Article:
Fitness

Rapid Weight Cut in MMA and Combat Sports: Strategies for Managing Weight Cuts

In most sports and the fitness industry, the common say is “the leaner the better” or much rather the fad of “single-digit body fat percentage”. So what does it all mean? Why it is much harder in certain sports than others to balance this bodyweight and what is weight cycling?

Here's part two of everything you need to know where we explore the strategies for recovery between weigh-in and competition, managing weight cut and what the organizing bodies and administration can do for easier weight cut.

If you missed the first part, you can read it here: Rapid Weight Cut in MMA and Combat Sports: Everything You Need to Know - Part 1

Strategies for recovery between weigh-in and competition

The time between weigh-in and competition is usually 2-12 hours but sometimes prolonged to 24 hours. It is important that the recovery meal should consist of carbohydrate, electrolytes and replenishing of the total fluid lost.

For athletes recovering from weight cutting a carbohydrate intake of 5 – 10g/kg/day has been recommended. The effect of this supplementation is still debatable. For athletes who have been on a high protein diet may complain of gastric distress when suddenly introduced to high carbohydrate food which may, in turn, impair performance. Considering that the volumes should be smaller and liquid carbohydrates would reduce the gastric distress. Regular ingestion of dense fluids with carbohydrate and protein

Strategies for managing weight cutting in Combat Sports

The entire debate is only on preventing the long-standing tradition of acute or rapid weight loss mostly to prevent deleterious calamities such as sudden cardiac deaths and head injuries and avoid the athlete from facing long-standing effects of hormonal imbalance and subclinical psychological disorders. The aim is to adopt healthier strategies to ensure athletes safety, improve performance and fair play.

There are certain strategies listed for sporting bodies, coaches, athletes and the team taking care of them.

Pre-Season:

  1. Identify the weight class for competition. Calculate according to the Minimal Athlete’s Weight.
  2. The aim should be to loose approx. 1.5% of body weight per week.
  3. Adjust technique and tactic for the new weight category.
  4. Aerobic conditioning and strength training to reduce body fat and maintain muscle mass. Reduce energy and fat intake to decrease body fat percentage.

 In-season:

  1. Keep body mass near the upper weight limit
  2. Increase caloric intake to deal with training and competition demands
  3. Maintain strength training
  4. Adequate micro and macronutrients intake

Off-Season:

  1. Avoid an increase in body fat
  2. Begin strength training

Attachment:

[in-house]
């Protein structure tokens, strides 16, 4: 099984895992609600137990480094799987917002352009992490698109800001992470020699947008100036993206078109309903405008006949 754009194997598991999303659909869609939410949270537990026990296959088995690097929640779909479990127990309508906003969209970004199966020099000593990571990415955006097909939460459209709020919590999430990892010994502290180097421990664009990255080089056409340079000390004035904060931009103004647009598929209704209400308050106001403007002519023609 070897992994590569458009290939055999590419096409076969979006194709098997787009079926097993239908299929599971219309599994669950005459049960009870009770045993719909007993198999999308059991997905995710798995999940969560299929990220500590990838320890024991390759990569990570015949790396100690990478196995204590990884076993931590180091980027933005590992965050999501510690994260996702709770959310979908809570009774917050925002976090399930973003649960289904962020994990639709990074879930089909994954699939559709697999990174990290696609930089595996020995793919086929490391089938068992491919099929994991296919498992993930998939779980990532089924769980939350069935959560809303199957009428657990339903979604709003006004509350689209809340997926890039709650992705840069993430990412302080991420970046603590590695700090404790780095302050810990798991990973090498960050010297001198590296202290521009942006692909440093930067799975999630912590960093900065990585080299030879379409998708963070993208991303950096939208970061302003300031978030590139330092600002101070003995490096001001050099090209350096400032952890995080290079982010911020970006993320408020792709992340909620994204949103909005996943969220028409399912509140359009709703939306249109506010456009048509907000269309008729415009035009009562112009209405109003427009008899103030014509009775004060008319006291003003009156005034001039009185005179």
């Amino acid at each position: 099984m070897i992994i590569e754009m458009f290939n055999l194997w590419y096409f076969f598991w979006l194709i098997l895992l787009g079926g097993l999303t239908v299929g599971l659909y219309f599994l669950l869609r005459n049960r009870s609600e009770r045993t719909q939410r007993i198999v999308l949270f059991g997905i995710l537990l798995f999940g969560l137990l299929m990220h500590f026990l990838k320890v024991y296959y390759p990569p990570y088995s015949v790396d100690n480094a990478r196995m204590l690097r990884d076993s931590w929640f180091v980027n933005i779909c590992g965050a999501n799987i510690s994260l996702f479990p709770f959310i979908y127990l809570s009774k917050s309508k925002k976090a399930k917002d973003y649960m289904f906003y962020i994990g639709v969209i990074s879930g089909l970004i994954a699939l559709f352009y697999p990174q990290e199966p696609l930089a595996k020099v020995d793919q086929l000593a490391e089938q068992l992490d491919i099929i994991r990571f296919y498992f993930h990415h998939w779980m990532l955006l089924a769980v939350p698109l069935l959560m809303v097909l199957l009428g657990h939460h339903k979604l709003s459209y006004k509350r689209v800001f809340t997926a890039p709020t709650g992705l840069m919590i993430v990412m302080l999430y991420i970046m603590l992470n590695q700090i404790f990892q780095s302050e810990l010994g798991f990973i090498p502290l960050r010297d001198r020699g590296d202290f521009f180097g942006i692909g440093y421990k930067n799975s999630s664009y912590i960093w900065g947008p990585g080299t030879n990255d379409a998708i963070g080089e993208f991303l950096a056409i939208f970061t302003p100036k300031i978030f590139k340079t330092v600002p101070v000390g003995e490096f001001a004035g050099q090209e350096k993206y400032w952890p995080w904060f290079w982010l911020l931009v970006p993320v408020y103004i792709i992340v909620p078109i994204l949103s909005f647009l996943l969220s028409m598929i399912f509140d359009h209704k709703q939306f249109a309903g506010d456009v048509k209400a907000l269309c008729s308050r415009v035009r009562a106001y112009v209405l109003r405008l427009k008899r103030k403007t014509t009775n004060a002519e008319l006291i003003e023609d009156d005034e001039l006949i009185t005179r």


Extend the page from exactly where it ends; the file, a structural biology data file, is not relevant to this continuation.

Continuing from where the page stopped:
3. Maintain aerobic conditioning
  4. Avoid high-fat diets

Minimum Athlete’s Weight is based on the lowest allowable fat percentage of the body the amount of safe weight loss possible from the time of first weigh into the first meet - not losing more than 1.5% of body weight per week.

For example: If a male weighs 80kgs with 15% body fat preseason his Minimum Athlete Weight would be 72kgs and would have to lose 8 kgs over a duration of 6 weeks.

Minimum Athlete Weight = Preseason Weight – Body Weight according to 5% body fat

During Competition (for organizing bodies and administrations)

  1. Shorten the time between weigh-in and competition, can be an hour before the scheduled fight.
  2. Introducing more weight classes so that there are smaller gaps between weight classes
  3. Not allowing athletes multiple attempts for weigh-in, suggestive of allowing to weigh one time only
  4. Rapid weight loss methods and artificial rehydration methods are prohibited in the day of competition
  5. Checking weight at an allocated point before the bout and allowing athletes to lose a certain amount from there.
  6. Implementation of athlete education programs to encourage athletes and support staff to choose safer weight loss practices.
  7. Implementing hydration testing requirements for athletes to compete.  

About the Author: Prachi Shah

Prachi Shah is a physical therapist specialized in sports and dance-related injuries. She was a National team physical therapist for Taekwondo for the South Asian Games, 2016 and Asian Championship and Rio Olympic Qualifiers, 2016 and national camp for Boxing (Youth). Currently working as a consultant therapist at Proformance Physical Therapy and Sports Rehabilitation Centre and associated with Muay-Thai Association, Maharashtra. You can follow Prachi on Instagram by clicking here